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Conductive polymer gate FET devices for vapour sensing

Conductive polymer gate FET devices for vapour sensing
Conductive polymer gate FET devices for vapour sensing
The development of ultra low-power CMOS compatible gas sensors has been the goal of many research groups for a number of years. Such sensors benefit from both a low fabrication cost and an ease of integration with any associated transducer or signal processing circuitry. A sensor with these attributes is proposed comprising a novel chemFET sensor, with a conducting polymer gate, that operates at ambient temperature. Both electrochemically deposited and polymer composite materials have been deposited to form the gate electrode of an n-channel enhanced MOSFET (ECFET and PCFET, respectively). The authors present the first full characterisation of these sensors in terms of their response to pulses of ethanol and toluene vapour in air. In addition, environmental effects of temperature and humidity on both the baseline signal (i.e. zero vapour) and vapour response have been investigated. The PCFET and ECFET vapour sensitivities (operating at constant current) were found to be up to 5.5 muV/ppm and -2.3 muV/ppm for toluene and 0.6 muV/ppm and 4.5 muV/ppm for ethanol, respectively. The relative selectivity of the chemFET sensors was observed to be up to 564 for these two organics, with an observed sign change with certain polymers. In addition, the detection limits have been estimated to be below 1 ppm of toluene and ethanol vapour in air. It was also found that increasing temperature resulted in a reduction in both baseline and response signals, which the authors postulate is due to a reduction in the bulk solubility of the polymer. The authors believe that the low power of operation, range of polymers and integration with standard electronics makes these sensors ideal for a new range of hand-held electronic noses.
field-effect transistor, organic vapors, sensor, responses, arrays
1350-2409
326-334
Covington, J.A.
c5f24267-a0c0-4c17-82c9-0debbd6214af
Gardner, J.W.
2a4709f5-6243-4b73-8995-a7137c1d2315
Bartlett, P.N.
d99446db-a59d-4f89-96eb-f64b5d8bb075
Toh, C.S.
faf8cf8c-8408-4d88-9e64-e964a15b3872
Covington, J.A.
c5f24267-a0c0-4c17-82c9-0debbd6214af
Gardner, J.W.
2a4709f5-6243-4b73-8995-a7137c1d2315
Bartlett, P.N.
d99446db-a59d-4f89-96eb-f64b5d8bb075
Toh, C.S.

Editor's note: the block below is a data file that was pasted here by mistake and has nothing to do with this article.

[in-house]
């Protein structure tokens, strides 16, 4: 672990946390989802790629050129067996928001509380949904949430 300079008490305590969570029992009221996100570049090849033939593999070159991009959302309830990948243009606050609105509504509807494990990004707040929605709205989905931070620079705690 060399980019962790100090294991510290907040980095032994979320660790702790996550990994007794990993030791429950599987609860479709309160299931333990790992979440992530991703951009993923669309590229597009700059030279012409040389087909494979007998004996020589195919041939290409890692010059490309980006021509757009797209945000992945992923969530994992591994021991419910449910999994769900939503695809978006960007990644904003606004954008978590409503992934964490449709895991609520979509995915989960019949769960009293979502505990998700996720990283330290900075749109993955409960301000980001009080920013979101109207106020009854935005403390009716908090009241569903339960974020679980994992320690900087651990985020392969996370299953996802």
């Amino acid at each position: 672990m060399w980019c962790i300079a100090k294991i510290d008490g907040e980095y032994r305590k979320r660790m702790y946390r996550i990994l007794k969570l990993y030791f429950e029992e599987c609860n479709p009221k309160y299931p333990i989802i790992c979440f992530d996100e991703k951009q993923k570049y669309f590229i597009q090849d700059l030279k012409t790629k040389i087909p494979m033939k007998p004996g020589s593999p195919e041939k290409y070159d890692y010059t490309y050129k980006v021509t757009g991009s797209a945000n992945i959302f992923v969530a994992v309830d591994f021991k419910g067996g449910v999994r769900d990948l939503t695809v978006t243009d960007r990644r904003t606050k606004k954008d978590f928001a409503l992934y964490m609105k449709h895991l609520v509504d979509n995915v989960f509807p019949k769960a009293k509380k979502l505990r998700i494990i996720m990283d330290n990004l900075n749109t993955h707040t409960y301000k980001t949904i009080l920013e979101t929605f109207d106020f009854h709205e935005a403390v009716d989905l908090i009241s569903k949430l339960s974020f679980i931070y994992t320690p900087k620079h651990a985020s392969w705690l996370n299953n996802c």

faf8cf8c-8408-4d88-9e64-e964a15b3872

Covington, J.A., Gardner, J.W., Bartlett, P.N. and Toh, C.S. (2004) Conductive polymer gate FET devices for vapour sensing. IEE Proceedings - Circuits, Devices and Systems, 151 (4), 326-334. (doi:10.1049/ip-cds:20040204).

Record type: Article

Abstract

The development of ultra low-power CMOS compatible gas sensors has been the goal of many research groups for a number of years. Such sensors benefit from both a low fabrication cost and an ease of integration with any associated transducer or signal processing circuitry. A sensor with these attributes is proposed comprising a novel chemFET sensor, with a conducting polymer gate, that operates at ambient temperature. Both electrochemically deposited and polymer composite materials have been deposited to form the gate electrode of an n-channel enhanced MOSFET (ECFET and PCFET, respectively). The authors present the first full characterisation of these sensors in terms of their response to pulses of ethanol and toluene vapour in air. In addition, environmental effects of temperature and humidity on both the baseline signal (i.e. zero vapour) and vapour response have been investigated. The PCFET and ECFET vapour sensitivities (operating at constant current) were found to be up to 5.5 muV/ppm and -2.3 muV/ppm for toluene and 0.6 muV/ppm and 4.5 muV/ppm for ethanol, respectively. The relative selectivity of the chemFET sensors was observed to be up to 564 for these two organics, with an observed sign change with certain polymers. In addition, the detection limits have been estimated to be below 1 ppm of toluene and ethanol vapour in air. It was also found that increasing temperature resulted in a reduction in both baseline and response signals, which the authors postulate is due to a reduction in the bulk solubility of the polymer. The authors believe that the low power of operation, range of polymers and integration with standard electronics makes these sensors ideal for a new range of hand-held electronic noses.

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More information

Published date: 1 August 2004
Keywords: field-effect transistor, organic vapors, sensor, responses, arrays

Identifiers

Local EPrints ID: 20175
URI: https://eprints.soton.ac.uk/id/eprint/20175
ISSN: 1350-2409
PURE UUID: ecb136a2-fb07-465b-9826-3f82eae80b27
ORCID for P.N. Bartlett: ORCID iD orcid.org/0000-0002-7300-6900

Catalogue record

Date deposited: 21 Feb 2006
Last modified: 06 Jun 2018 13:10

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Contributors

Author: J.A. Covington
Author: J.W. Gardner
Author: P.N. Bartlett ORCID iD
Author: C.S. Toh

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